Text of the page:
By: Lyle Matthew Kan on February 26, 2018
If you want to know who are some of the best-and-brightest, up-and-coming trans leaders in LGBTQ philanthropy, look no further than our inaugural cohort of Grantmakers United for Trans Communities (GUTC) Leadership Development Fellows!
Created to respond to the urgent unmet need for leadership development and support for trans, gender non-conforming, and non-binary staff in philanthropy, GUTC’s Leadership Development Fellowship will provide ongoing support, peer networking, and professional development to its fellows over a 12-month period, beginning in April 2018.
While we initially anticipated supporting a cohort of only six fellows, the response to our call for applications was overwhelming. As a result, we are stretching our resources to support seven fellows this first year! “I’m so appreciative of and inspired by the immense interest in our GUTC Leadership Development Fellowship,” said Alexander Lee, Project Director for Grantmakers United for Trans Communities. “I want to thank everyone who applied and our hardworking Fellows Selection Committee. While we could only accept seven, we hope the many others who applied will consider applying again next year. This is only the first of many cohorts to come as we work to to inspire a philanthropic culture that is inclusive and supportive of trans people through grantmaking and decision-making.”
Selected after a rigorous process, we’re thrilled to announce our inaugural class of our Grantmakers United for Trans Communities Leadership Development Fellows!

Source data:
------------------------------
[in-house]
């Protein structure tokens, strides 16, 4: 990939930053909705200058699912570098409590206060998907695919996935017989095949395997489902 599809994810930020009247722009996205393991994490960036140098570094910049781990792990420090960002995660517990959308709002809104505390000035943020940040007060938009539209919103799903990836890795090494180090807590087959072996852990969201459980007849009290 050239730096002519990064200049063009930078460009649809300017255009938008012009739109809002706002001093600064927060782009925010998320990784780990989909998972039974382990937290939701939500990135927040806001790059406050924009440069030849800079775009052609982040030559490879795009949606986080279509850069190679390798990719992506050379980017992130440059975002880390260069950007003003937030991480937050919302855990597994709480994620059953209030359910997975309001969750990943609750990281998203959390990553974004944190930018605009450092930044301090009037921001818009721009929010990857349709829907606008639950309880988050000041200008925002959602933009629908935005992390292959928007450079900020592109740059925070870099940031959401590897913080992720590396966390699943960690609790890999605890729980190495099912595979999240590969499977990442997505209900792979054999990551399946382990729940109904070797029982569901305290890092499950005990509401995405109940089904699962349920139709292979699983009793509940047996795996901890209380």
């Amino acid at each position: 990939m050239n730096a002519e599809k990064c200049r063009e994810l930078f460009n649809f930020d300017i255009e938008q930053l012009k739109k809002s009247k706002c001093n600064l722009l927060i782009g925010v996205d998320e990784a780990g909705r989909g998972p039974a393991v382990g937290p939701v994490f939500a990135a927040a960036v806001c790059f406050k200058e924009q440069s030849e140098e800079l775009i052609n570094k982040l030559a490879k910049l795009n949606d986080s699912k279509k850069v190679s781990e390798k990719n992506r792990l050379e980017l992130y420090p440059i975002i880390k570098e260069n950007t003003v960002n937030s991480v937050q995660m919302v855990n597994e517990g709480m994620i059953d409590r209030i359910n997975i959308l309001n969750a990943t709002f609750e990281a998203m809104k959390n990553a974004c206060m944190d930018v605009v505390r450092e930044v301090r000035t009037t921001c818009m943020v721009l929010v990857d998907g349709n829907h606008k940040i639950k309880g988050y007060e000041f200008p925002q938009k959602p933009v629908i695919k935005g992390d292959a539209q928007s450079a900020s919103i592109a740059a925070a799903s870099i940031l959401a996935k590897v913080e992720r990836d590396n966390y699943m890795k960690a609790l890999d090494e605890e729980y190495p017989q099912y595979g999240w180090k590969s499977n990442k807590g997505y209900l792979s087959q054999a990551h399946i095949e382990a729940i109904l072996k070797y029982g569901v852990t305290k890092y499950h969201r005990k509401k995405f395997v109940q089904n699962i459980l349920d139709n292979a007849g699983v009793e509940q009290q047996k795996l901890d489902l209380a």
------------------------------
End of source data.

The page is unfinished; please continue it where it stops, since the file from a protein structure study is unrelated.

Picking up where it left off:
Luc Athayde-Rizzaro is a program administrative specialist at the Open Society Foundations, where he works to further the network’s grantmaking efforts to further human rights, citizen security, and democracy in Latin America. Prior to joining OSF, Athayde-Rizzaro served as a human rights specialist at the Inter-American Commission on Human Rights, where he supported the Commission’s work on freedom of expression. He also served as a legal assistant at CEJIL, litigating international human rights abuses cases. Athayde-Rizzaro studied law in Brazil, and later received an LLM in international human rights and humanitarian law from American University. Luc is a proud latino trans man, and a recent immigrant to the United States. On his time off, he acts as a member of the Steering Committee for TransLAW, an unincorporated grassroots organizations in Washington, DC that works to support trans people to update their ID documents, including by providing financial assistance.